Putting the Heart in Hearth: Energy-Efficient Stoves Protect the Climate, Clear a Path Out of Poverty

In 2001, ADES founder Regula Ochsner embarked on a mission to combat deforestation in the vast ecologically-diverse African nation of Madagascar. The second largest island in the world, Madagascar is home to more than 27 million people and more biodiversity than the entire African continent. Approximately 95 percent of Madagascar’s reptiles, 89 percent of its plant life, and 92 percent of its mammals exist nowhere else on Earth, according to the World Wildlife Foundation.

But this magnificent, underdeveloped country is plagued by widespread forest-clearing for firewood and charcoal, as well as unsustainable agriculture practices. These harvested natural resources are used to fuel traditional hearths across the island, where meals are made and communities gather. The pollution caused by these activities began threatening the island’s habitats—critical for supporting all of its inhabitants— a problem further exacerbated by global climate change impacts.

ADES had an idea: develop a simple but creative — and highly effective — strategy for combating the root issue of deforestation by producing and distributing solar-powered, energy-saving cookers. Solar cookers reduce the amount of wood and charcoal fuel needed to power them, and the carbon footprint from burning these resources, compared to traditional fire-cooking hearths. ADES’ cookstoves save between 50 to 70 percent of fuel per day, per family — and saves a family of five nearly 600 hours per year by reducing the time needed to collect wood to cook meals.

Today, the thriving social enterprise’s strategy offers a multi-tiered approach to fighting poverty and protecting fragile ecologies, while empowering the island’s citizens to become part of the solution to the dire issues facing their tribes, communities, livelihoods, and homes.

“I imagine ADES like a house,” says Managing Director Rita Bachmann. “We protect the forest; this is the roof of that house. And then we’ve got three pillars. Selling and producing cookstoves, that’s pillar number one, probably the widest of all of them. Pillar number two is education. That’s where child- and adult education falls. And the third one is reforestation.”

In addition to working with locals to produce and sell cookstoves (planting two trees for every stove sold), ADES partners with local and private primary schools to offer programming to more than 90,000 students and teachers. The programs encourage environmental stewardship by visiting forest reserves, educating kids about the environment, and teaching healthy nutrition and cooking techniques.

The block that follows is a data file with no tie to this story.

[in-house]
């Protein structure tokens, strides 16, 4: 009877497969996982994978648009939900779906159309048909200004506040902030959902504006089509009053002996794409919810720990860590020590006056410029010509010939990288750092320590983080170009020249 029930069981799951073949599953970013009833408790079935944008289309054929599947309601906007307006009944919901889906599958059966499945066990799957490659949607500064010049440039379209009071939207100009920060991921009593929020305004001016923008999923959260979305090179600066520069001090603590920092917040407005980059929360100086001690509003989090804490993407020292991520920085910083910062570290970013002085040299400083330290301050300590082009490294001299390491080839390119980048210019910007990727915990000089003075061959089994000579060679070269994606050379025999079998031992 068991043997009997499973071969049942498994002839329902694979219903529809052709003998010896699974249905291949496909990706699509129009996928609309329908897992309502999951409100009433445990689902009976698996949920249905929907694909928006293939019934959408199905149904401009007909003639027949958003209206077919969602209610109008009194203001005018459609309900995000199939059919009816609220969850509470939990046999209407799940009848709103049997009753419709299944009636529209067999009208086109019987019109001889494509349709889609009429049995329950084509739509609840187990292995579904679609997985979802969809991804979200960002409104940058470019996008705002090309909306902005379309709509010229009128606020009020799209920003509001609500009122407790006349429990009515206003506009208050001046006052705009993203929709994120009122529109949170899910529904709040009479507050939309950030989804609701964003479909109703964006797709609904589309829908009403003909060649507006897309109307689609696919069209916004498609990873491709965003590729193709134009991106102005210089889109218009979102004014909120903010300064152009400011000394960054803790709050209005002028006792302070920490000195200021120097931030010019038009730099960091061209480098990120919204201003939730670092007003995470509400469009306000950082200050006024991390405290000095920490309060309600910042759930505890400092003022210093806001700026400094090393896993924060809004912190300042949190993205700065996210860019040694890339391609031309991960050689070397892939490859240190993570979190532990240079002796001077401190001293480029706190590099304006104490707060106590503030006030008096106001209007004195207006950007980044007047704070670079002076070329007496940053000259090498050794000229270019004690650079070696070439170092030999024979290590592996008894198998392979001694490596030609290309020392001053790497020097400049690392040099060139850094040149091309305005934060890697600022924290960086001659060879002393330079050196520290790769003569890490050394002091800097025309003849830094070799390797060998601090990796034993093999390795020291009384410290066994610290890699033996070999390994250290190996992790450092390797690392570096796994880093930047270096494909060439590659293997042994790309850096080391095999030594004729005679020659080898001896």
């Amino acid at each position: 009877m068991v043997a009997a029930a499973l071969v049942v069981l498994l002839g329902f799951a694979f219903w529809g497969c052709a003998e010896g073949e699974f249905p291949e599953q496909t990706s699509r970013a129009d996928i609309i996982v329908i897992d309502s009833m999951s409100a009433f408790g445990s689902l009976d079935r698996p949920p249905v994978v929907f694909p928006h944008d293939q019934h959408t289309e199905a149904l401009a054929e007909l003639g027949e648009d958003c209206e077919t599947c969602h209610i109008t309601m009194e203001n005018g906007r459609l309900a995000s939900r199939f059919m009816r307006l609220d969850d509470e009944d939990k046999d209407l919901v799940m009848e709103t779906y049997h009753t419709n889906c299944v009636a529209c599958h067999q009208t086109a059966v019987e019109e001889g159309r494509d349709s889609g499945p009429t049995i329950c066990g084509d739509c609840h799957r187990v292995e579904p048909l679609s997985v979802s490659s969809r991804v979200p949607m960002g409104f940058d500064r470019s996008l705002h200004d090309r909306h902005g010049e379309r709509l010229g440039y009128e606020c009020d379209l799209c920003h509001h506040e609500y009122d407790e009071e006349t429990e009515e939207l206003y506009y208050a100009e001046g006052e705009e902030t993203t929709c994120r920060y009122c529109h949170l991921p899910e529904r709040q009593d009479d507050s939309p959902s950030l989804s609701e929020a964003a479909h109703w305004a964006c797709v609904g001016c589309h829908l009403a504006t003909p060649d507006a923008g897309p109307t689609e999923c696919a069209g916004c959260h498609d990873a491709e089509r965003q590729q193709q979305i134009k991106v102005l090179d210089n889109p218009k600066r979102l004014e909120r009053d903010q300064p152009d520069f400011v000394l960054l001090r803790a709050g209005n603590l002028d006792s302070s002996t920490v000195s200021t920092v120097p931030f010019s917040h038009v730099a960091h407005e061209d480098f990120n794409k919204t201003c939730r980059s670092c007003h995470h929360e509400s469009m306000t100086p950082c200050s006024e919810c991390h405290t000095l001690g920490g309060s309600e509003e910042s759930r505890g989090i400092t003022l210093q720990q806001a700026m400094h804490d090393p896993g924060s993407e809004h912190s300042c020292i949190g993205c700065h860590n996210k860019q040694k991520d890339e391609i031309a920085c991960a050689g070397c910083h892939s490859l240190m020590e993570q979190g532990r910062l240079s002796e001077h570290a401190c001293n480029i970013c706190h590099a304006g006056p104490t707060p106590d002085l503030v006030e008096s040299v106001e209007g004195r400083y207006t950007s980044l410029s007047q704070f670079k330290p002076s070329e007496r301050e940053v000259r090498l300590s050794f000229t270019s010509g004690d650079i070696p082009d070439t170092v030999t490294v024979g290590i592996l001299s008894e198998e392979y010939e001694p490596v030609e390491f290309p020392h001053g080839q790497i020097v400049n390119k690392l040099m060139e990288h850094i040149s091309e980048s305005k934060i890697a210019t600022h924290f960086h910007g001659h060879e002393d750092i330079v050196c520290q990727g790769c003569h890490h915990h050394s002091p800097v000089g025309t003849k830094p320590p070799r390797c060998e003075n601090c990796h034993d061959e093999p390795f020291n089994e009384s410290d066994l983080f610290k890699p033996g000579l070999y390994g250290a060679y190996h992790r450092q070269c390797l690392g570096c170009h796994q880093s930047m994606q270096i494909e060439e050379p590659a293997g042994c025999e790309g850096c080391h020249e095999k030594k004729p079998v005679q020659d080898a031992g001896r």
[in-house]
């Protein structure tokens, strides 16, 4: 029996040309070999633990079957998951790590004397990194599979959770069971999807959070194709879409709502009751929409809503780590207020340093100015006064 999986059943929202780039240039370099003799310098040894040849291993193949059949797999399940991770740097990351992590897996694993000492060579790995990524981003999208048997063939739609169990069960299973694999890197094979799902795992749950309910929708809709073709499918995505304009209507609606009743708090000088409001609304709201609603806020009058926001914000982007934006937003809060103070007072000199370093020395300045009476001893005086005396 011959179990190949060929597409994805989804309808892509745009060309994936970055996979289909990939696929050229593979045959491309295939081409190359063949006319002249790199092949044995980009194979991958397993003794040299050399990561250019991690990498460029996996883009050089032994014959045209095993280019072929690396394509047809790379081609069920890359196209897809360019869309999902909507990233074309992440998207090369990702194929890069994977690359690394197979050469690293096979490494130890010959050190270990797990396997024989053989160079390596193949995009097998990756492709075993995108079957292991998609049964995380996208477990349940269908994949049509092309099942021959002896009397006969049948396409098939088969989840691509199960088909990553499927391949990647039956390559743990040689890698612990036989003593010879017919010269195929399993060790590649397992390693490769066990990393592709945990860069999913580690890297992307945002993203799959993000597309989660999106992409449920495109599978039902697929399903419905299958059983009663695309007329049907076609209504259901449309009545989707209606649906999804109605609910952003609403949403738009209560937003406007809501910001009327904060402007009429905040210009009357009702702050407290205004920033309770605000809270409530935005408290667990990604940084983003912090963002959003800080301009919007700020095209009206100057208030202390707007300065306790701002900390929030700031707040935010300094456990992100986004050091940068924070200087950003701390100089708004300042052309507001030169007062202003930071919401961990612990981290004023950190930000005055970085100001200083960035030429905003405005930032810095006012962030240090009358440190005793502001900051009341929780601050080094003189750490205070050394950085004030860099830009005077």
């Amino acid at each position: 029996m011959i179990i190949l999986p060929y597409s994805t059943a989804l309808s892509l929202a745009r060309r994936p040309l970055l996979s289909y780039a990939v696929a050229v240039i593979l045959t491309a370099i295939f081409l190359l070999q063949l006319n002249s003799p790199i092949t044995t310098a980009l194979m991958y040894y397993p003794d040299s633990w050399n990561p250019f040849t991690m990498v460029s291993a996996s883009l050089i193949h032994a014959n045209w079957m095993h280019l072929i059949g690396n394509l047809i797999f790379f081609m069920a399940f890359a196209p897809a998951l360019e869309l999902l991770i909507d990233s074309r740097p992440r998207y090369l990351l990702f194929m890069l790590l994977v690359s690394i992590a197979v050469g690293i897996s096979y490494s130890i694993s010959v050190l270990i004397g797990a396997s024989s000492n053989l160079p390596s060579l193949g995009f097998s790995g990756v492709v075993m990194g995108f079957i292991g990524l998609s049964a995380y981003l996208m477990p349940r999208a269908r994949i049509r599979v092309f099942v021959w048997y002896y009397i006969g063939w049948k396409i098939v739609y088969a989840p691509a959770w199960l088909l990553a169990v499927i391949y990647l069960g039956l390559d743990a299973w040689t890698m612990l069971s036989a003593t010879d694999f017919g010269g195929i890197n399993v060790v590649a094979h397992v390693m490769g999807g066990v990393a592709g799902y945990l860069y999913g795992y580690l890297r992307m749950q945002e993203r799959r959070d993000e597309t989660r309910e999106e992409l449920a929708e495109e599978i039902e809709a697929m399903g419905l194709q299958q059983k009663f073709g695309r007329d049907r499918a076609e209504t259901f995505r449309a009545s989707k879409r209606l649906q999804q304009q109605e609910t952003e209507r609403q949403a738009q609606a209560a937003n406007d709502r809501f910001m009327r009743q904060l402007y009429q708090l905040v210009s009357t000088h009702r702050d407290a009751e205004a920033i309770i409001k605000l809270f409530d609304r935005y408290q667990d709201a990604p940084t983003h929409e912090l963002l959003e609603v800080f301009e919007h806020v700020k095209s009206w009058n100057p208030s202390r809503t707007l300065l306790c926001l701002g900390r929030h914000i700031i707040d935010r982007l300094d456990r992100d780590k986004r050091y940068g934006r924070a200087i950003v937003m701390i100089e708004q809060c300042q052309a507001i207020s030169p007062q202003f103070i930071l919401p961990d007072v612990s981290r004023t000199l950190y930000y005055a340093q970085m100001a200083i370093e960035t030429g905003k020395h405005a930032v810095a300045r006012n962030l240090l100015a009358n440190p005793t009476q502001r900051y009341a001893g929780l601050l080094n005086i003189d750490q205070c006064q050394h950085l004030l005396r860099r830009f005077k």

“Early childhood environmental education is the key to ensure future generations understand the importance of sustaining the forests around them. A lot of these children never get a real outing to see what we’re talking about and it’s really important to us,” says Bachmann. “We’ve been in Madagascar for the last 20 years. And we’re not just a project with a project timeline. We are invested in Madagascar.”

ADES investments in both the social and environmental health of Madagascar’s communities show increased returns for the community. During the pandemic, ADES took an innovative approach to job creation and product distribution, launching three mobile sales and education branches. The initiative, ADES on Wheels, reaches remote villages, offering products and training opportunities.

“On some of the evenings when we show environmental movies, we have up to 1,000 people watching! In addition, ADES employees recruit and train independent resellers in the villages to sell ADES stoves, as an opportunity for individuals to make money as a first or second job,” says Bachmann.

From an internal perspective, ADES commits to manufacturing its cookers and ovens in Madagascar, which further supports the local economy in a sustainable way. Affordable product pricing is made possible through donations and carbon credits. The organization also pays fair wages, offers social benefits, and pays school fees of all children of its permanent employees—all of which are central to their values as a B-Corporation.

Committed volunteers are another key to ADES’ success. Josh Martin, a volunteer fundraiser for ADES, says his interest in Madagascar began in childhood, when he learned about the country’s biodiversity. When he and his wife visited the country, he knew he wanted to get involved with ADES.

“ADES provides the resources to reduce the demand for wood as a cooking fuel and believes that partnerships across the whole supply chain are necessary to have long-term success in Madagascar.” says Martin.

ADES plans to sell 250,000 cookstoves yearly by 2030, resulting in 1.5 million tons of CO2 emissions saved yearly. To learn more about this mission-based .ORG, please visit 

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